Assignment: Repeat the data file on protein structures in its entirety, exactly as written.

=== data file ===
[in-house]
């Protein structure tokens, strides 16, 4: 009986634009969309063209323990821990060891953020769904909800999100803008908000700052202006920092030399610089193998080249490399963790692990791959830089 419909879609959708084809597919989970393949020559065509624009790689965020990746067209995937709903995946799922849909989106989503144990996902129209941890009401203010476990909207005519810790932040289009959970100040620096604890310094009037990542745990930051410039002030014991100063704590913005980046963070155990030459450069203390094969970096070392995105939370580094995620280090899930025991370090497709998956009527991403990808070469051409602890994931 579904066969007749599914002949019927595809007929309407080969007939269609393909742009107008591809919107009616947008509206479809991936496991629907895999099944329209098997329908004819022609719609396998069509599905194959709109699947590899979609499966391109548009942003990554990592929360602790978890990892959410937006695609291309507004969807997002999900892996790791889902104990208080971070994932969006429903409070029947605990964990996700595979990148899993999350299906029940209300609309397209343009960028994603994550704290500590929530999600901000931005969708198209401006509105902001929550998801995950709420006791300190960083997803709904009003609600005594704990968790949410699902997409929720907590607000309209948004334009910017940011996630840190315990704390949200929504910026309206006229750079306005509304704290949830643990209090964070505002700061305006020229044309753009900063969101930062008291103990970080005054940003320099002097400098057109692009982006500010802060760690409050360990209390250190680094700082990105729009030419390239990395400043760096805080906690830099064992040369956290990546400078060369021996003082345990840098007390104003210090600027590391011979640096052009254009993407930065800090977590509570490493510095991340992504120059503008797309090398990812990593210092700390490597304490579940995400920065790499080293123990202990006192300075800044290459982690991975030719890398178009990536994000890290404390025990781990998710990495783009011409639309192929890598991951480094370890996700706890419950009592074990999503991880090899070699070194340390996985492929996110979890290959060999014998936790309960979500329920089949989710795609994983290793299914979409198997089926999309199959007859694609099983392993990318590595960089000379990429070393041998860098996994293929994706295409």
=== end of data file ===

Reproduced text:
[in-house]
């Protein structure tokens, strides 16, 4: 009986634009969309063209323990821990060891953020769904909800999100803008908000700052202006920092030399610089193998080249490399963790692990791959830089 419909879609959708084809597919989970393949020559065509624009790689965020990746067209995937709903995946799922849909989106989503144990996902129209941890009401203010476990909207005519810790932040289009959970100040620096604890310094009037990542745990930051410039002030014991100063704590913005980046963070155990030459450069203390094969970096070392995105939370580094995620280090899930025991370090497709998956009527991403990808070469051409602890994931 579904066969007749599914002949019927595809007929309407080969007939269609393909742009107008591809919107009616947008509206479809991936496991629907895999099944329209098997329908004819022609719609396998069509599905194959709109699947590899979609499966391109548009942003990554990592929360602790978890990892959410937006695609291309507004969807997002999900892996790791889902104990208080971070994932969006429903409070029947605990964990996700595979990148899993999350299906029940209300609309397209343009960028994603994550704290500590929530999600901000931005969708198209401006509105902001929550998801995950709420006791300190960083997803709904009003609600005594704990968790949410699902997409929720907590607000309209948004334009910017940011996630840190315990704390949200929504910026309206006229750079306005509304704290949830643990209090964070505002700061305006020229044309753009900063969101930062008291103990970080005054940003320099002097400098057109692009982006500010802060760690409050360990209390250190680094700082990105729009030419390239990395400043760096805080906690830099064992040369956290990546400078060369021996003082345990840098007390104003210090600027590391011979640096052009254009993407930065800090977590509570490493510095991340992504120059503008797309090398990812990593210092700390490597304490579940995400920065790499080293123990202990006192300075800044290459982690991975030719890398178009990536994000890290404390025990781990998710990495783009011409639309192929890598991951480094370890996700706890419950009592074990999503991880090899070699070194340390996985492929996110979890290959060999014998936790309960979500329920089949989710795609994983290793299914979409198997089926999309199959007859694609099983392993990318590595960089000379990429070393041998860098996994293929994706295409």